15.3 In Stock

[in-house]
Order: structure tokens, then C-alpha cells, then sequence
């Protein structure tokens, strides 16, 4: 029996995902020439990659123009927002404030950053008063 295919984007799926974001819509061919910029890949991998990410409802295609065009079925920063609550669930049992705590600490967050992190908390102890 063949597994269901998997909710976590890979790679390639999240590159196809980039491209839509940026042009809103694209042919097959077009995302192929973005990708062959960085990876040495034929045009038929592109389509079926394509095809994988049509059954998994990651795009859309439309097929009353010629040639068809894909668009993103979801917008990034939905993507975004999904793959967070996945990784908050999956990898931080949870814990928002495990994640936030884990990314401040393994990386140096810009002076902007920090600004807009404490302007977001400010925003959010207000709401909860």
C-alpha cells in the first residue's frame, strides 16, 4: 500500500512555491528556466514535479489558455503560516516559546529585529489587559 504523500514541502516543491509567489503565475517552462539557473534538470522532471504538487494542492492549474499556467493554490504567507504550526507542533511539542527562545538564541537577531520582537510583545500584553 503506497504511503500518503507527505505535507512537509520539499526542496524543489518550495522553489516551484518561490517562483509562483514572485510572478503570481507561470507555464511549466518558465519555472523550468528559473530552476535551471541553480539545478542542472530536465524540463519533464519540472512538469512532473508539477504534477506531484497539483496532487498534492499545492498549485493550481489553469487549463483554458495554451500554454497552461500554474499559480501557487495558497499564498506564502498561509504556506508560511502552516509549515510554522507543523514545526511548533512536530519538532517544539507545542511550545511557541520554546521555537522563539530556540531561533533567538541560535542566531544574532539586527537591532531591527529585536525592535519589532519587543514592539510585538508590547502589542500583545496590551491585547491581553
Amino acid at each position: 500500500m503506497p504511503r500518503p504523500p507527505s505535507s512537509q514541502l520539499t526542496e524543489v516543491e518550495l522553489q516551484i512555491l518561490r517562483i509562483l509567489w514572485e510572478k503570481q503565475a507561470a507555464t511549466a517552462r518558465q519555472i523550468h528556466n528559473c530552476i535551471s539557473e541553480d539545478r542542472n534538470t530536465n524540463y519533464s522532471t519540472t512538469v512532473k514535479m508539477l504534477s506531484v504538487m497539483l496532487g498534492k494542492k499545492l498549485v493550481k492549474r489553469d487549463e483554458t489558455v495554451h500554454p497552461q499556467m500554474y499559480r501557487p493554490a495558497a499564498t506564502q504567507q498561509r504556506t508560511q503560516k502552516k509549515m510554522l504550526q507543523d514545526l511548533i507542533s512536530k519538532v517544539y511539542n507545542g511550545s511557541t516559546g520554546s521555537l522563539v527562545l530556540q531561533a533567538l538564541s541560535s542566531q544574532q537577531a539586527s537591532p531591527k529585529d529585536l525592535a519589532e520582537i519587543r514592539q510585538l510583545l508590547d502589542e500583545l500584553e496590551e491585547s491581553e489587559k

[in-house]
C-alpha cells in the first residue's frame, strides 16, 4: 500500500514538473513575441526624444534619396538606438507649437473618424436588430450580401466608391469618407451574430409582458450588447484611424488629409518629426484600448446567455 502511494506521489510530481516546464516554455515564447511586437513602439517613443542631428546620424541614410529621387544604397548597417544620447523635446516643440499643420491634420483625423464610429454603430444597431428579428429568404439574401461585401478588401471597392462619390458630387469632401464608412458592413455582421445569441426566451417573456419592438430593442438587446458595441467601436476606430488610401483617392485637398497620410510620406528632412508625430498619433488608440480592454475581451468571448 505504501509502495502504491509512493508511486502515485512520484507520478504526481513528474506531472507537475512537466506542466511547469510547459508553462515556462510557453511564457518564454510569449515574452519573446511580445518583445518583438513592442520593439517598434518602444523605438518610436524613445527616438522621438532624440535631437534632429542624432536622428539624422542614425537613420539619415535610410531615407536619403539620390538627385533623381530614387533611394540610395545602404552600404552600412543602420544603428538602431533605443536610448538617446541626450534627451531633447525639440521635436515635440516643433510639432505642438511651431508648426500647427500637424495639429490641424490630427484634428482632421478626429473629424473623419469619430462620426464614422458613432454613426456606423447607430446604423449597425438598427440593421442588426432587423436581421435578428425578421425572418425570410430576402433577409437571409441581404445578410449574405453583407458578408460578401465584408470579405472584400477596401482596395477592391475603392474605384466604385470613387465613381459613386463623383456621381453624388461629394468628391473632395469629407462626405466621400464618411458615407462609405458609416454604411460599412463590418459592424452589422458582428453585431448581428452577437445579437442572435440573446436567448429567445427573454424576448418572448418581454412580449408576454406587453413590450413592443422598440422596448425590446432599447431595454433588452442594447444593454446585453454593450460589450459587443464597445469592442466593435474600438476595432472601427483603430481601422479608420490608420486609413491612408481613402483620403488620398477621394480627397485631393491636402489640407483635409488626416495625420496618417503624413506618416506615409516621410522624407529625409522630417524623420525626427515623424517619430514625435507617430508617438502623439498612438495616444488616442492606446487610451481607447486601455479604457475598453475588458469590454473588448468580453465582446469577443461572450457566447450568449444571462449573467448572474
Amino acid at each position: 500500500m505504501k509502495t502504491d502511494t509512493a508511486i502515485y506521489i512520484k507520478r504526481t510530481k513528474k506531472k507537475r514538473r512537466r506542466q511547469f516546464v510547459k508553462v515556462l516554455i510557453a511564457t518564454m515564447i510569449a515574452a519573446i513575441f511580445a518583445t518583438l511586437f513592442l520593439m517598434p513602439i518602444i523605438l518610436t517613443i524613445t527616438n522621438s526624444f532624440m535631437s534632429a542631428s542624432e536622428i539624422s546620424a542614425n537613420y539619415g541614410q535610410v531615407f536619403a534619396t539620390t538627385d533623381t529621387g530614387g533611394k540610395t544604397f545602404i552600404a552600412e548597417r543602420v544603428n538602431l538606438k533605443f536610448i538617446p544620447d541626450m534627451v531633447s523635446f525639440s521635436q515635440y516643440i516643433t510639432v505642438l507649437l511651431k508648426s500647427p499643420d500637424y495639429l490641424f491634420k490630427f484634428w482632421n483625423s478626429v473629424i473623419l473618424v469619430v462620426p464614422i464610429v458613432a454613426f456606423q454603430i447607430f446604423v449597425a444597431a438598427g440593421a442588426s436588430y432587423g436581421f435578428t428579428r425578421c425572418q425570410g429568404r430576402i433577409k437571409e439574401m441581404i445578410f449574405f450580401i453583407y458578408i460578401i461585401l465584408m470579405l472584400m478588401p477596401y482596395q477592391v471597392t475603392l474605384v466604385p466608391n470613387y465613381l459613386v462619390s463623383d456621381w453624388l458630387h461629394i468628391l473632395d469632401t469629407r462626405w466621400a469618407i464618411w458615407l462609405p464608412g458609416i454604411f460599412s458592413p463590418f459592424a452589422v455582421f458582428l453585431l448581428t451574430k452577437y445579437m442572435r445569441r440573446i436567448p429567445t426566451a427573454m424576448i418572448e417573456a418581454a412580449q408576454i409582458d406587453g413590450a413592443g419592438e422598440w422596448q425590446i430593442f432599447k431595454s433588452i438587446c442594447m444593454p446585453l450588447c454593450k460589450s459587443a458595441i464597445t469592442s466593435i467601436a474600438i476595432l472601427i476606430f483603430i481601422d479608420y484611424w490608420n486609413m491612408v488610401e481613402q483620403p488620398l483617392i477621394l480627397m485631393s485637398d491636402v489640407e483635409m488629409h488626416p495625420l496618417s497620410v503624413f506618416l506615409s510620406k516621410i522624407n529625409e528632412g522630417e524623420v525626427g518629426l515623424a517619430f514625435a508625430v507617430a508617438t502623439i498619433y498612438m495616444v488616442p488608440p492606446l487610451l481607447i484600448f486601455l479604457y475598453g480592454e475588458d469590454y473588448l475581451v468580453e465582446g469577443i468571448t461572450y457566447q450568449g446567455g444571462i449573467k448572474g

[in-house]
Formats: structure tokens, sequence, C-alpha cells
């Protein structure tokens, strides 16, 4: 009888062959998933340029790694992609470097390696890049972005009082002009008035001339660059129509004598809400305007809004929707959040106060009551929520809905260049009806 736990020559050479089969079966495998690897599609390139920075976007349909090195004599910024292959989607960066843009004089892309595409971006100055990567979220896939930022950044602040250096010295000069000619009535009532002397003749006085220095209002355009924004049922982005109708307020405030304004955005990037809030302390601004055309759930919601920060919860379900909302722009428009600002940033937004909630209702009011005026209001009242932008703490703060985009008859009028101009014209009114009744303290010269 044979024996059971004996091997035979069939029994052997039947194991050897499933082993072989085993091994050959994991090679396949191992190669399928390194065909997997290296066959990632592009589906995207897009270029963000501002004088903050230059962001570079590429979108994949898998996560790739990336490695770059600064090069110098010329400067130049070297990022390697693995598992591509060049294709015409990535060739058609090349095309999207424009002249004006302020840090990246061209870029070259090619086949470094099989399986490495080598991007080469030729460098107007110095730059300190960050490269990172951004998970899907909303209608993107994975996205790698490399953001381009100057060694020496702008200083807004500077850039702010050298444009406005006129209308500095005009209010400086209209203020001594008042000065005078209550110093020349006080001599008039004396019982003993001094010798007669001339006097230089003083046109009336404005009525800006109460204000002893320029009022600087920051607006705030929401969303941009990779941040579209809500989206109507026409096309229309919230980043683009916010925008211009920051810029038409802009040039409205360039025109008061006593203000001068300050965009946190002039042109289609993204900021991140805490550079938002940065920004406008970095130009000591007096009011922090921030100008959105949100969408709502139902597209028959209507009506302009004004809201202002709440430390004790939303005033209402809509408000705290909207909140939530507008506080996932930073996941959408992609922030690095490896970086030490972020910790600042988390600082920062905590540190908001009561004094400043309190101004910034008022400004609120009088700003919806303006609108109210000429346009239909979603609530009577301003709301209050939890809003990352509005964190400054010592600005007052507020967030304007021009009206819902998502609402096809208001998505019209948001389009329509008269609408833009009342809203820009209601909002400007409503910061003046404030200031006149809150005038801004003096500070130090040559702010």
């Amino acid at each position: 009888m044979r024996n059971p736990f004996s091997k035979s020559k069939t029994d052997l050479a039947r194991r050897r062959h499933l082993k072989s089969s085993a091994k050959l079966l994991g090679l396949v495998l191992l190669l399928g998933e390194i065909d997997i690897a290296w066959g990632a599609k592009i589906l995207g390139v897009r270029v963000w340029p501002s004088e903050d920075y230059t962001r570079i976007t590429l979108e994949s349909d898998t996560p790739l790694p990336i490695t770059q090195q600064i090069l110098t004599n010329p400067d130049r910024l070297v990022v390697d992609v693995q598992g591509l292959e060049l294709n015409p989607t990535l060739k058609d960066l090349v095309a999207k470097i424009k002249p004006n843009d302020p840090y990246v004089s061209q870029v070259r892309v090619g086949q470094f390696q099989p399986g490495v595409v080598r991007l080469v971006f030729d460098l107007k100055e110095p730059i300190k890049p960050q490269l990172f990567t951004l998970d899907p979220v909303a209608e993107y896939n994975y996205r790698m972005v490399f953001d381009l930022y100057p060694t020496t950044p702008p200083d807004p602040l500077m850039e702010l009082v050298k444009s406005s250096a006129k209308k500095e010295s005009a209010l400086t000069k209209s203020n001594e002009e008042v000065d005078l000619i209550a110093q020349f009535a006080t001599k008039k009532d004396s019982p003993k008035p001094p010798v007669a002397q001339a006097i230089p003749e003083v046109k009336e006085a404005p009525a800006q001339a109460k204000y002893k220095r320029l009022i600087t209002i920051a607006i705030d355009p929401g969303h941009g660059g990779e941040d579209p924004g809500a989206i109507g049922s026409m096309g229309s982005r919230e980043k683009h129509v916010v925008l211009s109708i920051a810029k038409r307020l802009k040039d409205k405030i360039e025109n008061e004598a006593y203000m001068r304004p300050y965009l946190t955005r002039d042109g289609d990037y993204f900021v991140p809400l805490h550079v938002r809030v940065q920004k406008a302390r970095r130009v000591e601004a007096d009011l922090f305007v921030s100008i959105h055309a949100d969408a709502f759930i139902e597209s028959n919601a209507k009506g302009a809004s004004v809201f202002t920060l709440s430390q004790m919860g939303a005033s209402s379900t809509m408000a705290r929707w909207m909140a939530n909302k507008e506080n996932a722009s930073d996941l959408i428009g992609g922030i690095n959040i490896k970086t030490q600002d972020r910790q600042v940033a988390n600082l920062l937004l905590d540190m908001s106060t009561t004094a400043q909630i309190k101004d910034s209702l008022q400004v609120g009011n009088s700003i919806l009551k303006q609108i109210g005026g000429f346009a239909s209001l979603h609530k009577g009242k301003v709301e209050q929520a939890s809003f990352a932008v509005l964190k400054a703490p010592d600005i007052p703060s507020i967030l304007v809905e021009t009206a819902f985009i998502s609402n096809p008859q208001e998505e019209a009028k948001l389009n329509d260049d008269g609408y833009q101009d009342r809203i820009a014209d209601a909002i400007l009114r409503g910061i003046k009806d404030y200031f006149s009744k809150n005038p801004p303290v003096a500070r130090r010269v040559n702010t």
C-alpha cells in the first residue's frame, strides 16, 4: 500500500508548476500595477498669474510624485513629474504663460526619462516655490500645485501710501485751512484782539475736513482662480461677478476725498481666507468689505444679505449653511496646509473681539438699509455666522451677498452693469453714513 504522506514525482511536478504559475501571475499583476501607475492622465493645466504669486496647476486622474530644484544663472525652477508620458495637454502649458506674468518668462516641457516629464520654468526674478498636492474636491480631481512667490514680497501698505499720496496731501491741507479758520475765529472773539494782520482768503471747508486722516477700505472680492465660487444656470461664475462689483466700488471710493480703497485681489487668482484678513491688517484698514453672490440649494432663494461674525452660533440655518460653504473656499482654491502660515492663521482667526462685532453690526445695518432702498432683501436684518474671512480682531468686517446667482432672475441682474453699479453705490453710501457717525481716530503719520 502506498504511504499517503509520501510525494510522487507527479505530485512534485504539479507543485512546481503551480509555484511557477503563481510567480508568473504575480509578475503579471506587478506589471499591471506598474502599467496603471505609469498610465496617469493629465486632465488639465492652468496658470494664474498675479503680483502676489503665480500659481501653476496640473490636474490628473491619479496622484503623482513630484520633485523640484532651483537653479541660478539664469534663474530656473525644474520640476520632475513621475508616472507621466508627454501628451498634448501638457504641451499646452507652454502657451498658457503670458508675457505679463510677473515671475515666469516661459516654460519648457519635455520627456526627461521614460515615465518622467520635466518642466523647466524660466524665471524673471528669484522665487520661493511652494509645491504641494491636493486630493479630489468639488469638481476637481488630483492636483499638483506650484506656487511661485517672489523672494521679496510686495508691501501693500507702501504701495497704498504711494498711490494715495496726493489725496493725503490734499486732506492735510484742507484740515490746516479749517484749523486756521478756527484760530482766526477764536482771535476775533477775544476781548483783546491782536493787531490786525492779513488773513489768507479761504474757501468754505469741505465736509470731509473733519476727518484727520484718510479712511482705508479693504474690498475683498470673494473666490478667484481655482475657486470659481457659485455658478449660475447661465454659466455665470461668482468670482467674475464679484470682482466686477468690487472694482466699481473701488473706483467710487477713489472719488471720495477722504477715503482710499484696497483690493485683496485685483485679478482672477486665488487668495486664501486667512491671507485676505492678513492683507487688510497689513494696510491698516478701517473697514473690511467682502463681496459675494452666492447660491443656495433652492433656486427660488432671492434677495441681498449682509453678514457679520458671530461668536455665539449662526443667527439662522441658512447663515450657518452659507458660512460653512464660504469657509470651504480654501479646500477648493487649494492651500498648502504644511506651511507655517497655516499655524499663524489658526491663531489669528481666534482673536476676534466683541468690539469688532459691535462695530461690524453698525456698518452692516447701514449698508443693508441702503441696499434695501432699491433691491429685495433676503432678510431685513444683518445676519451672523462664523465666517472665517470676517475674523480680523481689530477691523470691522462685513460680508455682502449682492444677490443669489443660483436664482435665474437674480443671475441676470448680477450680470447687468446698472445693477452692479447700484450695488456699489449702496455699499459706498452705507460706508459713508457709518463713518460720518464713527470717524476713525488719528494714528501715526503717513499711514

Ramblin' Jack Elliott, this 1995 album (his first after more than a two-decade hiatus from the studio) goes to show, only gets better with age. The 70-something-year-old voice resonates here with the long miles and experience it once just impersonated, the distinctive guitar playing likewise aged into a rich and mesmerizing style. Elliott also reveals himself as one of the few truly enduring figures of the folk era, partly because his music is more honest, and as a result more timeless, than so much of that era's music. This anticipated, Grammy-winning return to the studio represents Elliott at the top of his game, rendering several of his standards (his repertoire is admittedly lean, and the same songs crop up on album after album) at some of their best. There is the usual run of Woody Guthrie songs here (four out of the 12 total tracks) alongside a mix of folk revival tunes, ballads, and blues. The old faithful "San Francisco Bay Blues" is appropriately older, slower, and world-wearier here than in Elliott's earlier, hell-for-leather performances, but it holds up well, proving itself worth at least one more listen. Elliott's real strength, though, comes through on songs like "South Coast" and "Buffalo Skinners," both of them haunting and desperate Western epics. Jack Elliott used to sound more like Woody Guthrie than Woody Guthrie, which itself was no small feat, but where lesser imitators would have ceased, Elliott kept on rambling, and finally sounds like nothing but Jack Elliott, a sound itself worthy of imitation and with its own place in the canon of American roots legends. With South Coast, Elliott's legend is irrevocably cemented.